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Doering column: What her nose knows

Afew months back, the Newcomersí book club that I belong to was assigned to read, ěMarley and Meî by John Grogan. For those of you not familiar with this book, you will laugh with abandon at some of the antics that Marley the dog puts his owners through.
This book brought me back in time to the very first dog we adopted in 1971, during our first year of marriage. After babysitting this Benjy-type dog, we adopted her and named her Scalawag. Like many dogs we have since owned, Scalawag was especially farouche, and she would get into all kinds of trouble.
Now, back to the year 1975. The setting: our second story apartment in Brookfield, Wisconsin during a cold November Sunday evening around 10 p.m. After visiting my parents, we arrived back home with our two-year-old son, Brian. I walked back inside, carrying Brian, and Don stayed outside to let Scalawag do her last evening duty.
Don soon heard loud barking, along with a scuffling sound. He called for Scalawag to get away from the garbage cans while walking to the door to let her inside. Before he knew it, a blur of white and gray rushed through the doorway and up the stairs to our apartment. I saw this blur of fur run frantically into our front door and the stench nearly knocked me over. Faster than you can blink an eye, Scalawag was rubbing her face on our carpeting, curtains and all of our cushioned furniture. Don arrived, too late, of course, yelling ěDonít let the dog get in!î
Never in our lives had we ever been consumed by such a horrible odor. Both of us were screaming, ěHoly Toledo,î along with other expletives, as we watched Scalawag frantically trying to get the smell off her. No sooner had the three of us arrived back inside than our neighbors started calling, asking, ěIs your place on fire?î Thinking back on that question, even a fire would not have smelled as bad.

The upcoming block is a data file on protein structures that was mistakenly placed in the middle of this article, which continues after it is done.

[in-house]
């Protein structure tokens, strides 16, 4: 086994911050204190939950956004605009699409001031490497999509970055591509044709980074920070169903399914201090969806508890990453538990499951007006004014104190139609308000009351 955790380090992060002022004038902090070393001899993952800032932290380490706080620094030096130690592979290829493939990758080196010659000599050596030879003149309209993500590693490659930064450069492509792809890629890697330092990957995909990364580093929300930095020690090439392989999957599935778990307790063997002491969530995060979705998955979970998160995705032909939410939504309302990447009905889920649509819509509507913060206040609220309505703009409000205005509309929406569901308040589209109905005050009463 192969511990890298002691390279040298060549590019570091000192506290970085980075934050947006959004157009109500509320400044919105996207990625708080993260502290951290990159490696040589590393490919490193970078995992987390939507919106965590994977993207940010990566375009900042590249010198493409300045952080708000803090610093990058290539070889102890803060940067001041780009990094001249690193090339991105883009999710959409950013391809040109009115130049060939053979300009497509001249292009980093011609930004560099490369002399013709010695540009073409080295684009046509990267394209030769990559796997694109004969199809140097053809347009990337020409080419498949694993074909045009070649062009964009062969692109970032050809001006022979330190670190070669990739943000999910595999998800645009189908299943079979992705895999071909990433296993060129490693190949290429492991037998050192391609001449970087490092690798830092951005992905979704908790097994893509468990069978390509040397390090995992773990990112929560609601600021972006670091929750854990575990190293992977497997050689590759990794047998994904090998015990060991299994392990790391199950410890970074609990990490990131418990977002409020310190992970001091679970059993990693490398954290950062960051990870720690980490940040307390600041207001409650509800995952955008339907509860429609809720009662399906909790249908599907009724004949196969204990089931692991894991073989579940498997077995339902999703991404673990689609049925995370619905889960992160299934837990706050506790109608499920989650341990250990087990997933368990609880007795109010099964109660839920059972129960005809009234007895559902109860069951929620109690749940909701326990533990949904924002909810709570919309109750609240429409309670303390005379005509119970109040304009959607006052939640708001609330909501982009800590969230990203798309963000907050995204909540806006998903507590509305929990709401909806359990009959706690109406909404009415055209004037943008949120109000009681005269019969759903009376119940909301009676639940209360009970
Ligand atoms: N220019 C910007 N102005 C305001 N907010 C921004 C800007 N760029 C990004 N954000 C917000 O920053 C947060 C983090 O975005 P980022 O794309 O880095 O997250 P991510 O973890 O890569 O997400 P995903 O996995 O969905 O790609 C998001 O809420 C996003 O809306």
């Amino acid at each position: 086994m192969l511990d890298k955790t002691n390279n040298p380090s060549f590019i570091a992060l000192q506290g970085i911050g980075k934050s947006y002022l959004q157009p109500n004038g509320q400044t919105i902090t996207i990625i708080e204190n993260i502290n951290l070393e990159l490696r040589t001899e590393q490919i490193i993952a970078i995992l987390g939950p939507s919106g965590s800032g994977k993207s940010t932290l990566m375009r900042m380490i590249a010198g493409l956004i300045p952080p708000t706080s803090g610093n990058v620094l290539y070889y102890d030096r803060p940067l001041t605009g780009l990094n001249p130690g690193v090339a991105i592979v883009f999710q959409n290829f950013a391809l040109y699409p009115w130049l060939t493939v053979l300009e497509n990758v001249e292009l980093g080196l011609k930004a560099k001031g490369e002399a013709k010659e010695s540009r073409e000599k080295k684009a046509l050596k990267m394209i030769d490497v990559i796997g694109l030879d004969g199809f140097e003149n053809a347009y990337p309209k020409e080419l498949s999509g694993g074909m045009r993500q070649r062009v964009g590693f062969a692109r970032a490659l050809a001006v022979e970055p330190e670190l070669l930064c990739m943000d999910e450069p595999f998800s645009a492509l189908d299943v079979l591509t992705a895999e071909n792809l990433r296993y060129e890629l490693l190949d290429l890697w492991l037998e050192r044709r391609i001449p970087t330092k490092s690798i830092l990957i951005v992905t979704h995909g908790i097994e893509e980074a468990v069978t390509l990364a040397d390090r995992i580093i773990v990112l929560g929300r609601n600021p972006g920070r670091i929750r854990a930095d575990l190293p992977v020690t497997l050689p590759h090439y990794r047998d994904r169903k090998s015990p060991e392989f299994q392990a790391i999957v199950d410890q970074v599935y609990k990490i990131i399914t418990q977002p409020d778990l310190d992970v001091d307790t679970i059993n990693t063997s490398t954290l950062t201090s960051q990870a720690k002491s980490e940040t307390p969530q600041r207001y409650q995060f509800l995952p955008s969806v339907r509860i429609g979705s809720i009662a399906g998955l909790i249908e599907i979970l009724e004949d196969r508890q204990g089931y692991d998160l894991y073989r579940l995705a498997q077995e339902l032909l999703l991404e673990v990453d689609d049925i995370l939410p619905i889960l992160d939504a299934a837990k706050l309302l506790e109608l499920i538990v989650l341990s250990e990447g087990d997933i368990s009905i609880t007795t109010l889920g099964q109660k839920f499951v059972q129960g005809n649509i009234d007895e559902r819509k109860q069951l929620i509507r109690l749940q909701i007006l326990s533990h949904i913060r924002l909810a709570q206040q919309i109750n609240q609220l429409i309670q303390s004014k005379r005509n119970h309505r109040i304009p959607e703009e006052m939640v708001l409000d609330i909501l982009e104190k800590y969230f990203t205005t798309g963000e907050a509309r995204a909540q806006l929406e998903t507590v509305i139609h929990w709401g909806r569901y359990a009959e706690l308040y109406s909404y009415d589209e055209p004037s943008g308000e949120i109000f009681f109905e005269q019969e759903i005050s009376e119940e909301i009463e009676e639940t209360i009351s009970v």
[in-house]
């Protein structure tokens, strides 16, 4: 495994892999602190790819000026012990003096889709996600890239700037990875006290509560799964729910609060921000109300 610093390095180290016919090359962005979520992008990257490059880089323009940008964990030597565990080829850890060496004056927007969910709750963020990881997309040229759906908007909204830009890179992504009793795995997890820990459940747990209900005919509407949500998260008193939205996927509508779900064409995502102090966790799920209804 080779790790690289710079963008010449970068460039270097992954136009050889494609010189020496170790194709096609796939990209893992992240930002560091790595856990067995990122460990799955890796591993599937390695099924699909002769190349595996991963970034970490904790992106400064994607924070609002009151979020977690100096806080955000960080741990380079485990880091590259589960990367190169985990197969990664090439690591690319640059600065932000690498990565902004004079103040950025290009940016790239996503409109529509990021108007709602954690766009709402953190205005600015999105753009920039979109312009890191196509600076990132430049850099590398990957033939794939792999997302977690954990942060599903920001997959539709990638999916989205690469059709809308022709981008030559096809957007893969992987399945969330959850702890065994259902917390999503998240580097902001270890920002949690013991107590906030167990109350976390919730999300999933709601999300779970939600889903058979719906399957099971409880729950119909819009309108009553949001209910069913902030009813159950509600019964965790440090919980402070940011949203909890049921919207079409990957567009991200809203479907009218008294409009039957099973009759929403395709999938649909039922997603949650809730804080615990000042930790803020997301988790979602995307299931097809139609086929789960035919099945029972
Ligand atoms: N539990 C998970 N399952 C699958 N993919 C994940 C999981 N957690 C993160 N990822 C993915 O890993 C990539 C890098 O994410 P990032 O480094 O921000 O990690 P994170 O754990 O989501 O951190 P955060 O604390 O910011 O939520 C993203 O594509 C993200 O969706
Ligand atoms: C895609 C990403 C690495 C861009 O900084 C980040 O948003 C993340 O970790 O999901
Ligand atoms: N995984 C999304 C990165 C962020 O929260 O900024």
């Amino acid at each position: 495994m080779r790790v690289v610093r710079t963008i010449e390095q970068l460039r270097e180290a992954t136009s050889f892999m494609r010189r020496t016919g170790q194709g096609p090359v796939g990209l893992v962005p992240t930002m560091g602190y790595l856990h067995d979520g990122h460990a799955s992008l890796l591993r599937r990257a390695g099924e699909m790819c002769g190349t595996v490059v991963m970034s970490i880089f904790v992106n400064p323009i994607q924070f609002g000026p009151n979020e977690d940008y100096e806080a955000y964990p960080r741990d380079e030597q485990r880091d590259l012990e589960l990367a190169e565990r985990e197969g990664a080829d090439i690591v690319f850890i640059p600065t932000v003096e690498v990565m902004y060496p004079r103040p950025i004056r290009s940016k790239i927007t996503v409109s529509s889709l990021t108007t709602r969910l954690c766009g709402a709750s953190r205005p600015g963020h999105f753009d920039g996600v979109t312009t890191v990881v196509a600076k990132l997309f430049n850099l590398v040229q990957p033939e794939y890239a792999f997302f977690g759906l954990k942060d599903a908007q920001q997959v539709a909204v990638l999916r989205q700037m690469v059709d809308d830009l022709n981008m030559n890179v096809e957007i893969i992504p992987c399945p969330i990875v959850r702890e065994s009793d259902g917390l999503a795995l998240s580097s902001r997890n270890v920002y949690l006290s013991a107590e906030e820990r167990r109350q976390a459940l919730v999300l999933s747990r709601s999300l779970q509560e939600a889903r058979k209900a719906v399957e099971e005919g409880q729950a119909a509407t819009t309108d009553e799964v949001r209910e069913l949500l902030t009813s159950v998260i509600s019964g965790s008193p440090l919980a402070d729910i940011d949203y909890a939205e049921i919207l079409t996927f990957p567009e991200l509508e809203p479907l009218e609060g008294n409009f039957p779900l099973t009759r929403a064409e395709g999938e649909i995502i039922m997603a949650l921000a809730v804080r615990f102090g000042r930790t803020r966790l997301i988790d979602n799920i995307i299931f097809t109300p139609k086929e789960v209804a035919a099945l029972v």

Don quickly corralled Scalawag and we could see a yellow liquid streaming down her face ó she had lost a match with a skunk! We learned, at that instant, that only the Devil could manufacture an odor as bad as skunk spray. After frantically researching our Encyclopedia Britannica, we learned that tomato juice is supposed to get rid of the smell. However, back in 1975, stores were not open that late on a Sunday evening, and all we had to bathe the dog in was homemade stewed tomatoes. We quickly put her in the kitchen sink, cutting as much fur off as we could, washing her three times in the tomatoes. Our eyes were tearing up from the smell and we could swear we saw a haze in the air.
After Scalawag was bathed, we opened every window in our apartment, immediately becoming chilled to the bone. After showering and changing clothes, we tried to go to sleep, tossing and turning, to no avail. We could not escape from the cold or the stench. So we all packed into the car and drove back to my parentsí home. We rang the doorbell around 2 a.m. and Mom opened the door, surprised to see us standing there.
Immediately, she exclaimed, ěGood Lord, what did you get into?î After another good whiff, Mom knew what had happened. We pleaded with her for sanctuary, and she said, ěThe Holiday Inn is only five miles away!î After seeing our crestfallen faces, she took pity on us and reluctantly allowed us into her home.
That following morning, I headed back to our apartment to steam clean all of the carpeting and furniture, burning incense the entire time. After another shower, Don headed to school and friends and strangers alike pinched their noses and would not go near him. Don felt like a pariah in the classroom! The smell did not leave our bodies for almost a week. That entire winter, we left the living room window open and burned candles and incense every time we were home.
A few days later, we called our vet to ask how to prevent Scalawag from getting into another ěskunk shuffleî and he told us that a dog will never learn.We were terrified Scalawag would get into trouble again with a skunk, but luckily, she did not. However, until the day she died nine years later, every time she was wet, we smelled a faint skunk smell. Scalawag entered doggie heaven knowing what her nose knew ó not to get near a skunk again!
Jennifer J. Doering lives in Salisbury.

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